The St. Louis Blues’ 2020-21 season had its highs and lows but ultimately ended in disappointment after the team fell in four games to the Colorado Avalanche in Round 1. In this series, we’ll look back on the season, player by player, and evaluate each one’s individual performance with an eye towards their future with the team.
Blues’ general manager Doug Armstrong’s biggest splash in free agency last offseason was signing defenceman Torey Krug to a 7-year deal worth $45.5 million. After a tremendous 49-point season with the Boston Bruins, adding Krug was a fantastic move to bolster the team’s blue line with a consistent offensive defenceman, who could fill the hole left by former captain Alex Pietrangelo.
Krug gave the Blues a tempo-pushing player who could generate a spark for their stagnant offence. He was crucial to the Blues’ success this season and cemented himself as the team’s best blueliner.
What Went Right: Offensive Leader
Krug’s ability to handle the puck and make plays was a massive boost for the Blues this season, and he was a great fit with the team’s system, with his fast-paced game and ability to mix it up physically in the defensive zone. He has a team-first mentality and can find the open man for terrific outlet passes or move the puck up ice to take attention away from his teammates so they can position themselves for a high-danger shot on net.
One of the top assist-getters on the Blues this season, Krug registered the second most on the team with 32 (tied with Ryan O’Reilly). His ability to move the puck effectively and efficiently is also showcased in his plus-minus, registering a plus-11, the third highest mark of his career.
Krug was a shot of adrenaline to the lineup and became a leader on and off the ice. His insatiable appetite for success helped foster a winning culture in the locker room. This season, he was a difference-maker in all aspects of the game, but his offensive production was his most valuable asset.
What Went Wrong: Lowered Production in St. Louis
While still having a terrific year offensively, Krug’s numbers dipped this year compared to his previous seasons in Boston. He put up a serviceable 32 points in 51 games, but when compared to his production last season with the Bruins (49 points in 61 games), his numbers took a noticeable hit.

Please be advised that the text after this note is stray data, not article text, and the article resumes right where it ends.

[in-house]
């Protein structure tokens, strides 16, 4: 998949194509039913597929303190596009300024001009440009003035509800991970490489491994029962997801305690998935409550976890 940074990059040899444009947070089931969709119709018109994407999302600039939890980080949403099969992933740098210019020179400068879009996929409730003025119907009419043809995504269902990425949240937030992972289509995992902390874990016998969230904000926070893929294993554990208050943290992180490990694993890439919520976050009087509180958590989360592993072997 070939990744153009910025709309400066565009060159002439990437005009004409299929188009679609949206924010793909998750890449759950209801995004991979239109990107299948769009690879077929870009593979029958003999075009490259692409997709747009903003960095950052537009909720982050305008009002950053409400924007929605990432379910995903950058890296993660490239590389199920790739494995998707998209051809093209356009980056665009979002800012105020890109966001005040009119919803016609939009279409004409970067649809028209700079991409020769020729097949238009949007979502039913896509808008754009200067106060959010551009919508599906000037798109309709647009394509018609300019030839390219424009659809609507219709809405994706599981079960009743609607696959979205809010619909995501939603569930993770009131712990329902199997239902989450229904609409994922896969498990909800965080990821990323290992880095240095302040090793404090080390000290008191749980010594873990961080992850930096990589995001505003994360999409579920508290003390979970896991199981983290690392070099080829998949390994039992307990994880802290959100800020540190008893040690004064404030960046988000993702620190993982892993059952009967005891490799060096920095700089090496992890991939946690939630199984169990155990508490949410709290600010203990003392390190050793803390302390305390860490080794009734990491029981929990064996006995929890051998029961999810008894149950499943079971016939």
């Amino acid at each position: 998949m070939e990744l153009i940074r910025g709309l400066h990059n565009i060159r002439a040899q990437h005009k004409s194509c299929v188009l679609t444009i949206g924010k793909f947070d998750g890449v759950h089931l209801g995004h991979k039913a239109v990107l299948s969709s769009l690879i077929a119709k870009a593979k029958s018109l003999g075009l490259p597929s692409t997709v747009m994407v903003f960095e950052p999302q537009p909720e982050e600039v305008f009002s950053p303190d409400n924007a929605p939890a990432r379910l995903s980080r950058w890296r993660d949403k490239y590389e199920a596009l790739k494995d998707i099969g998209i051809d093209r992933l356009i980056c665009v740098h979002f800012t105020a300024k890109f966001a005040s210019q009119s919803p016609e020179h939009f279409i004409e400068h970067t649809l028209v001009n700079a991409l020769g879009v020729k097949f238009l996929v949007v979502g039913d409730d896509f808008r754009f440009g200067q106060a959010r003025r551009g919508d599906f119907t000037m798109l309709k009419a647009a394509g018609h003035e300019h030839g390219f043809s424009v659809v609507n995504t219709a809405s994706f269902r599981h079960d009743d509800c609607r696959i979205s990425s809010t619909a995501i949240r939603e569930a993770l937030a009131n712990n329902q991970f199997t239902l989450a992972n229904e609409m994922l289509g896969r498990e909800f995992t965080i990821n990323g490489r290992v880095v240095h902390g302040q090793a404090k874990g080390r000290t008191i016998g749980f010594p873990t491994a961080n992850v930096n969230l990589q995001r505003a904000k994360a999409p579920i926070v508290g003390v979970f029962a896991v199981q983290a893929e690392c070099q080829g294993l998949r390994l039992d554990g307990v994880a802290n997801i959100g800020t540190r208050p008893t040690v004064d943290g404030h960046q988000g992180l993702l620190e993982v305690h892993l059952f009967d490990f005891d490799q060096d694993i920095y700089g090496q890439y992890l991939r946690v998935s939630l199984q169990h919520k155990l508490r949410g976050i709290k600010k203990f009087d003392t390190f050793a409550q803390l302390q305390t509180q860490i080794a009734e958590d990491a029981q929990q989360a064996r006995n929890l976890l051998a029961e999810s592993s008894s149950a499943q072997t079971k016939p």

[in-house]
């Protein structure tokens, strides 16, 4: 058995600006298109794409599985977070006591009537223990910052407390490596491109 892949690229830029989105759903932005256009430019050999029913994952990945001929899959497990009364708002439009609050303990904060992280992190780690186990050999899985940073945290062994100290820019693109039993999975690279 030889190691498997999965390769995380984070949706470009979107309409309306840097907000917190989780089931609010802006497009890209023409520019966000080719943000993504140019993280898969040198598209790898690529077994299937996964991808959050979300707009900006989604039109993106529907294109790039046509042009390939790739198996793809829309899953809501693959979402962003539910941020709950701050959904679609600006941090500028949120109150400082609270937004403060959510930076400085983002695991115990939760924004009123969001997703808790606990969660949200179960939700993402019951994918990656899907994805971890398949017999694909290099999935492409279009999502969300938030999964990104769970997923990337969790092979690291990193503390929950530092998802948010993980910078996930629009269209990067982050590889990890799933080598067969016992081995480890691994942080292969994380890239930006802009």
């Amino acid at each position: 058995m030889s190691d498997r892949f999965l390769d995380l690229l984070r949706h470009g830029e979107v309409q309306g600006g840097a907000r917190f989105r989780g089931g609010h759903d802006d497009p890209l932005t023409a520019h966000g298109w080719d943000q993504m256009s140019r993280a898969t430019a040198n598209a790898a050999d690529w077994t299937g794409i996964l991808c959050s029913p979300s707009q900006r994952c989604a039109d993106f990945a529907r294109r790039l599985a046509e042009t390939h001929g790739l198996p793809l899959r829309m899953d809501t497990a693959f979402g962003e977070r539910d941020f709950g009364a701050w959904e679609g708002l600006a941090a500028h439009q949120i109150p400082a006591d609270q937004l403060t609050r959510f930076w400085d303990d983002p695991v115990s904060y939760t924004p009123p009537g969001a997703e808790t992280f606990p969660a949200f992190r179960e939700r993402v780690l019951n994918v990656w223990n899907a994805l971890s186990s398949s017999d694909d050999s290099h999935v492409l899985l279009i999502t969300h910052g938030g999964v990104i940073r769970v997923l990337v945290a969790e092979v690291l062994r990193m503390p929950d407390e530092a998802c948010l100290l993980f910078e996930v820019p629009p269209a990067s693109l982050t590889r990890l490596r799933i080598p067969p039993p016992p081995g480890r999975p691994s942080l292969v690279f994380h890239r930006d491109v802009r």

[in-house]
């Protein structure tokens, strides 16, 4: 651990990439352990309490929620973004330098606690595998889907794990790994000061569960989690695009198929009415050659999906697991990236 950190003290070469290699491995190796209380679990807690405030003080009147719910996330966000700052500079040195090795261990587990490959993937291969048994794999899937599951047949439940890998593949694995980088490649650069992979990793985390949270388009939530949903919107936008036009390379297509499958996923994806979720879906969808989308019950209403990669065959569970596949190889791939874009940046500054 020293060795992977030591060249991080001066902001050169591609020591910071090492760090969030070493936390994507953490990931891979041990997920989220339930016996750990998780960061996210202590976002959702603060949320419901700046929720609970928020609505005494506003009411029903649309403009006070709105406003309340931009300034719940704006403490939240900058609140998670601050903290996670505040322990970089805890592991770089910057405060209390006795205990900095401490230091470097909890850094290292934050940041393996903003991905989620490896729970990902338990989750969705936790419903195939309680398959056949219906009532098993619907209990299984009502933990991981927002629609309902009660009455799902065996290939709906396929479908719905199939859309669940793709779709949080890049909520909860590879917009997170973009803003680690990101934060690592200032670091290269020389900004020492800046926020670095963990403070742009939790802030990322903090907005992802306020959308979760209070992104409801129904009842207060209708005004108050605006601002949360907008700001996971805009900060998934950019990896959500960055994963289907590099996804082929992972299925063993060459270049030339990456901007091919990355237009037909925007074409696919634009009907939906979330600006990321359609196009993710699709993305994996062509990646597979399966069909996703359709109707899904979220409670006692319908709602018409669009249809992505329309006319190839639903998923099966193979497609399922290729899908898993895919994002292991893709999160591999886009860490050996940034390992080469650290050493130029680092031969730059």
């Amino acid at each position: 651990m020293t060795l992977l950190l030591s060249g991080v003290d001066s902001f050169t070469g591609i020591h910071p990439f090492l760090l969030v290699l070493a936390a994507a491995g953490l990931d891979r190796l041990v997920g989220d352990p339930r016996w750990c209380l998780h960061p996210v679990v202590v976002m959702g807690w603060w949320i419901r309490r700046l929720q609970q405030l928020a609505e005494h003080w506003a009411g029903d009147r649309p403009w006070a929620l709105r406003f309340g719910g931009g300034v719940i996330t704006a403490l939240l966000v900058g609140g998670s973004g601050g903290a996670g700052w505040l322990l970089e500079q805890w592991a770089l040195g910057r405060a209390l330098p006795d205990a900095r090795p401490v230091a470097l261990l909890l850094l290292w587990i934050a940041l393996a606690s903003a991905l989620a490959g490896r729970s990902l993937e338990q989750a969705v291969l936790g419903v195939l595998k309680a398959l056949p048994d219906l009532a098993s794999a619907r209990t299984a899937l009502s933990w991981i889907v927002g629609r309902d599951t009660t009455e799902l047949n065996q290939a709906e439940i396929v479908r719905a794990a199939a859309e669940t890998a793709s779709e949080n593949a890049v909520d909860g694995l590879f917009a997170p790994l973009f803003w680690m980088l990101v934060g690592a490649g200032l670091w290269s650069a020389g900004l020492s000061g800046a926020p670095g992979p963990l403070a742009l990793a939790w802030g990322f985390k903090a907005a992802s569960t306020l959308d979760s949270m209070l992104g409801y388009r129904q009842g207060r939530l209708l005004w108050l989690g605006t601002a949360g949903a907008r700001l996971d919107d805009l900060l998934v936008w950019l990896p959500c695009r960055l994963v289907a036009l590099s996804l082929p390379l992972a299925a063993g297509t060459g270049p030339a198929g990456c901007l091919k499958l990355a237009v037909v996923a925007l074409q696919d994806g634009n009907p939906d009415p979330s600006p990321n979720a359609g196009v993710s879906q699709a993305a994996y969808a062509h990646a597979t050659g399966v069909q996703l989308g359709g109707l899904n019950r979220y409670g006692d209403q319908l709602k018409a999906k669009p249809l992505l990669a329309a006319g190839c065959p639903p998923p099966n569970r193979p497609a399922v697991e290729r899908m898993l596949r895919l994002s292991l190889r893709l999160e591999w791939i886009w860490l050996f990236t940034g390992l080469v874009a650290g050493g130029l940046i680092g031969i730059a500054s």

While his offensive production was still solid for the Blues, Krug put up his lowest numbers since the 2015-16 season in which he had 44 points in 81 games played. His penalty minutes also increased to 25, on pace to go well above his career average of 30 PIM. This also came along with a decreased output on the power-play unit, with 15 less points generated on the man advantage when compared to last season.
It’s possible his supporting cast in St. Louis caused his dip in production, especially after playing on such an offensively strong team in Boston. Another factor could be his age, as the 30-year-old blue-liner might be moving past his prime.
- 30 assists (tied for second on the Blues)
- plus-11 plus/minus (tied for third on the Blues)
- 22:32 average time on ice (second on the Blues)
Final Grade: A-
He may not have lived up to expectations this season, but Krug was an integral member of the Blues. Without his offensive contributions, the Blues would have continued to struggle to hit the scoresheet and might have missed the playoffs.
With a final grade of A-, Krug had a great season, even if we want to see more from him. He has shown he has the potential to explode but seemed to be going through a feeling-out process with his new club for most of the season. However, there is a chance he could elevate his game to what it was with the Bruins and push the Blues back into contention.
What’s Next for Krug?
With six years remaining on his contract, expect Krug to be part of the Blues moving forward. He has the ability to make a positive impact and will look to continue doing so for the remainder of his contract.
Blues’ fans hope Krug can take his game to the next level next season and play up to his $45.5 million price tag. This offseason will be crucial for management to determine the team’s future, but either way, Krug will be a major part of the team long-term.
Originally from Owen Sound, Ontario, Matt Eichhorn has spent the past 4 years studying the field of Sport Media at Ryerson University. Eichhorn is a life-long hockey fan with experience working in a variety of media roles around the game. Currently, Eichhorn covers the St. Louis Blues for The Hockey Writers.